Production of Shaded Relief with Digital Tools
Bernhard Jenny email@example.com
Stefan Raeber firstname.lastname@example.org
Institute of Cartography
Manual relief shading is a time consuming task. Experienced cartographers are needed to analyze and interpret topography and to derive a cartographic relief shading there from. Traditional manual shadings are produced with simple pencils or airbrushes. Naturally, production time is of paramount importance for the realization of any cartographic project. Hence, the Institute of Cartography of ETH Zurich has been researching alternative, computer-based ways to produce high quality relief shading. In addition to the desired high quality, two supplemental conditions have to be taken into account: Experienced cartographers must be able to transfer their knowledge to the new system, and the software must be easy to learn and use.
Experimenting with relief shadings of different scales showed that the most effective way to produce shaded reliefs consists in two steps:
Step1. Derivation of a shaded relief from a digital elevation model (DEM) using specialized software (analytical relief shading).
Step 2. Final touch and corrections of the image of step 1 using a standard raster graphic software.
Analytical relief shading
A prototype of a specialized software (called Shadow) for interactive, analytical relief shading was developed. A DEM is used in combination with an illumination model to derive shading. The software allows for the adaptation of the relief shading at global and local scale. Global settings are established for the complete map sheet or a series of map sheets, whereas a local adjustment is specific for a single topographic feature. The adjustable parameters are light direction (Figure 1), vertical exaggeration, brightness, illumination model, aerial perspective, tone for flat areas, and contrast. The relief can be adjusted to the desired scale of the map by filtering the DEM. Based on the DEM, the relief can be vertically exaggerated, the effect of aerial perspective can be simulated (in function of elevation and slope lines), and a bright gray tone can be applied to flat areas.
Hypsometric colors are easily derived from a DEM. Colors, in function of exposition and elevation as used by the "Swiss style" of relief shading, can also be computed. The developed prototype offers the possibility to assign a color to each pixel in the shaded relief (Figure 2).
A so-called yellow "light tone" can alternatively be used to further emphasize and accentuate the depiction of the relief (Figure 3). This is a more simple and economic technique than the method of Figure 2, since only one additional color (usually yellow) is needed. The "light tone" can be simply derived from the original relief shading by inverting the gray values and masking out flat areas, glaciers, and cliff areas.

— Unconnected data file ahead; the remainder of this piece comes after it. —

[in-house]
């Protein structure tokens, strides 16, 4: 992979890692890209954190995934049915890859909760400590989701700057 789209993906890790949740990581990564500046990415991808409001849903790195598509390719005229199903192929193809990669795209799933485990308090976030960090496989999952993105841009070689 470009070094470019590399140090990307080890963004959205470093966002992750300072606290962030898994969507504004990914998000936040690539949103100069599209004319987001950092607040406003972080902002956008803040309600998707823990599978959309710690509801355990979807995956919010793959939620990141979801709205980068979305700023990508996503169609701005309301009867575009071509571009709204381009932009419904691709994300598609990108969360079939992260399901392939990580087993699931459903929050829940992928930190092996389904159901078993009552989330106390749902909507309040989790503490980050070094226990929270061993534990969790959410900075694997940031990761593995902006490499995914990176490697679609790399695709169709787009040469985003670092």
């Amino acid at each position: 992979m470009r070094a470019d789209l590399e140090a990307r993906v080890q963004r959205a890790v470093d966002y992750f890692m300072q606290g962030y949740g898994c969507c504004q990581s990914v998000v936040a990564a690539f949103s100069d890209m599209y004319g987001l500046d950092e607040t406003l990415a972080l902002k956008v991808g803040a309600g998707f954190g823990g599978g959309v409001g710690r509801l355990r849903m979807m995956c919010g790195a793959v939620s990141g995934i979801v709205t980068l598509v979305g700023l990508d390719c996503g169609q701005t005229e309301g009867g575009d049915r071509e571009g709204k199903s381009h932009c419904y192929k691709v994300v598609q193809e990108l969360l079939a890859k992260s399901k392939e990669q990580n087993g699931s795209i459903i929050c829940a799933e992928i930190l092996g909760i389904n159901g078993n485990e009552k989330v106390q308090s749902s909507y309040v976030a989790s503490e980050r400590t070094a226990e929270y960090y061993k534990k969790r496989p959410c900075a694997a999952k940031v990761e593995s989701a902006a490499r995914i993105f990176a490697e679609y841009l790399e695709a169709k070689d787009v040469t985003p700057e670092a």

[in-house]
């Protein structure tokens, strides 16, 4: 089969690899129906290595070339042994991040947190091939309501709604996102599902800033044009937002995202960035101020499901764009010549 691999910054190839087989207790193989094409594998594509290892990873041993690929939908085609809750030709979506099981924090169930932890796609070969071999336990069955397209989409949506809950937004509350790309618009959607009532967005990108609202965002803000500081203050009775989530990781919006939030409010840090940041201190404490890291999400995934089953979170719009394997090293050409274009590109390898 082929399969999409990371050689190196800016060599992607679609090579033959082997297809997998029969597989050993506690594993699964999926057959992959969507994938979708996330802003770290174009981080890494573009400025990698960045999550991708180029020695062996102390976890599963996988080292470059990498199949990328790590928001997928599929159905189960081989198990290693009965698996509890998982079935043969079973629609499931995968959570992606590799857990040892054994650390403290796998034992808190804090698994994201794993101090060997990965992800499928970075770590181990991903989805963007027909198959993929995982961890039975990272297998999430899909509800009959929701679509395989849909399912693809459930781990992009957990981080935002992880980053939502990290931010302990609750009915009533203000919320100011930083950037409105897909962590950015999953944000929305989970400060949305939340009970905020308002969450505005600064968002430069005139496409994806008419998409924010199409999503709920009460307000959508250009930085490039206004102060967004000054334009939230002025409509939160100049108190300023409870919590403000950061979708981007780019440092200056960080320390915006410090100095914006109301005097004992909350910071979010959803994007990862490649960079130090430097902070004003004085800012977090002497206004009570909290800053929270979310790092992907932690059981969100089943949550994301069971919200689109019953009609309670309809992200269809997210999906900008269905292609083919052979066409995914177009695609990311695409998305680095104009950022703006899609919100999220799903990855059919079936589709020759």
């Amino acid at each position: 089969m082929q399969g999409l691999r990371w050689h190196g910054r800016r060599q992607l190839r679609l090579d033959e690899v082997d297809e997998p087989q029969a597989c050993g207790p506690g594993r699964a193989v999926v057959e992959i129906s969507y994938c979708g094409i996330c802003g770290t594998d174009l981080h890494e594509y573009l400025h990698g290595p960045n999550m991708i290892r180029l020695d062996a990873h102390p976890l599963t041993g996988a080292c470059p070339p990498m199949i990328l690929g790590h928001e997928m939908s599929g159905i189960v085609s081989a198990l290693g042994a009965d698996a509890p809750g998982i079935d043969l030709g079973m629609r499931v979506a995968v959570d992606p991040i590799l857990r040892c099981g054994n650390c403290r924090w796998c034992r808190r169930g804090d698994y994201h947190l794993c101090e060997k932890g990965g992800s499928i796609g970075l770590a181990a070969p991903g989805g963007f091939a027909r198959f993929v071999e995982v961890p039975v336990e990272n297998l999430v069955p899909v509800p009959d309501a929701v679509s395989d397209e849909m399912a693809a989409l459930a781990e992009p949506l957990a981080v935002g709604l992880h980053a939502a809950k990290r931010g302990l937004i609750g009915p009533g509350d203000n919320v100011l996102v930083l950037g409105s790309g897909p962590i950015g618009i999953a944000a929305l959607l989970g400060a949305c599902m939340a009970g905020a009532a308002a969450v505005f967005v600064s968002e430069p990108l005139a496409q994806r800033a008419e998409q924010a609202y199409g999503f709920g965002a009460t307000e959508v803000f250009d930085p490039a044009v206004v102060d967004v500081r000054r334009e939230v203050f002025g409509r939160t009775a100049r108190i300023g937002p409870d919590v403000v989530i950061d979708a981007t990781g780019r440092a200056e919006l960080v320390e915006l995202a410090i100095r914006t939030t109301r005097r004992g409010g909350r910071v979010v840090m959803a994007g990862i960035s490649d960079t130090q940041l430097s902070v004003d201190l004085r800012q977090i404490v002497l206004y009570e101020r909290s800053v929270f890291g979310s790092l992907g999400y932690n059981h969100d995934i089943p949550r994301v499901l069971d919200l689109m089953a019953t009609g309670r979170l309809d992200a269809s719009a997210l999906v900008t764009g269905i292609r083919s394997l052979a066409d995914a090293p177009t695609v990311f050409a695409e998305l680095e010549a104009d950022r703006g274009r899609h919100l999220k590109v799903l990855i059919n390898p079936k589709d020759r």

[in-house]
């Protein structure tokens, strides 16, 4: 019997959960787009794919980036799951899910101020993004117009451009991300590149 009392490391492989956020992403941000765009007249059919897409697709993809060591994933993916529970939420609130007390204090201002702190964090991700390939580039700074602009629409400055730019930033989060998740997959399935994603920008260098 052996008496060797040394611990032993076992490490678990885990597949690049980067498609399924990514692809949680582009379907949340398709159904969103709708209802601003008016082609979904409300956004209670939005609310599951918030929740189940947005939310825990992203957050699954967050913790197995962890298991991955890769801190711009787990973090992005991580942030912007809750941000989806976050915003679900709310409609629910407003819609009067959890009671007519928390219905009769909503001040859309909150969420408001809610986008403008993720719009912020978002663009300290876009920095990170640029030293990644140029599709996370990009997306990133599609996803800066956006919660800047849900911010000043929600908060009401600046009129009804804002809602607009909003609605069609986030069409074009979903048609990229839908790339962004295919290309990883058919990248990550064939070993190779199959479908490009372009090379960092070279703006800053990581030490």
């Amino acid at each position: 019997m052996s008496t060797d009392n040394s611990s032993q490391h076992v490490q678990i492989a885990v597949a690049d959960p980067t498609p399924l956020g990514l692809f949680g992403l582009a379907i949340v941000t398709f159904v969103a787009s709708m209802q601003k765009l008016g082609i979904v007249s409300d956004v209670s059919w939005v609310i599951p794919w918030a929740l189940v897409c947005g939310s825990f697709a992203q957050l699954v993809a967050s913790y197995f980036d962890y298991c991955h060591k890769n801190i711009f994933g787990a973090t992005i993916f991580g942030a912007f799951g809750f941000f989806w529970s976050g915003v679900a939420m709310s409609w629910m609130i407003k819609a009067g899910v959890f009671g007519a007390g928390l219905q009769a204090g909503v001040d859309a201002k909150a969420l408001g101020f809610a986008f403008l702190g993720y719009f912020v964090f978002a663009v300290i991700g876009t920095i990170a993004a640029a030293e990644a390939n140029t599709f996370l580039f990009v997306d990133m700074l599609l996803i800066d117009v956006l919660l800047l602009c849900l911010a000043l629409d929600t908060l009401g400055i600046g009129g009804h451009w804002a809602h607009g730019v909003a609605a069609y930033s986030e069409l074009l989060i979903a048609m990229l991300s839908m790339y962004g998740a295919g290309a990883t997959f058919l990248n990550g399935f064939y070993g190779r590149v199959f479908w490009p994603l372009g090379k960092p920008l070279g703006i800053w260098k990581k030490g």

Treatment with Raster Software
A raster software (such as Adobe Photoshop) is used in this subsequent step to correct undesired artifacts in the relief shading. These artifacts usually originate from erroneous DEMs. Photoshop is also used to draw flat areas especially in large-scale maps and to accentuate and correct topographic features.
In the final step, Photoshop is used to adjust the gradation curve of the relief shading and to mask cliff areas.
To illustrate the proposed method, we will present an example of Macedonia (Figure 4, Figure 5, and Figure 6). A relief shading at the scale of 1:750.000 for thematic maps was produced using the described prototype for analytical relief shading and Photoshop for necessary corrections. Analytical shading and the work done with Photoshop are both based on contour lines, hydrography (rivers and lakes), and administrative boundaries.
The shading relief resulting from Shadow needed to be revised in the following points:
--Overemphasized riverbeds had to be softened.
--False terraces and other artifacts in the DEM had to be eliminated.
--In the central plain of Macedonia, relief shading had to be redesigned completely.
--Certain small landforms had to be eliminated, whereas others had to be emphasized.
--Light direction had to be further adapted in some areas.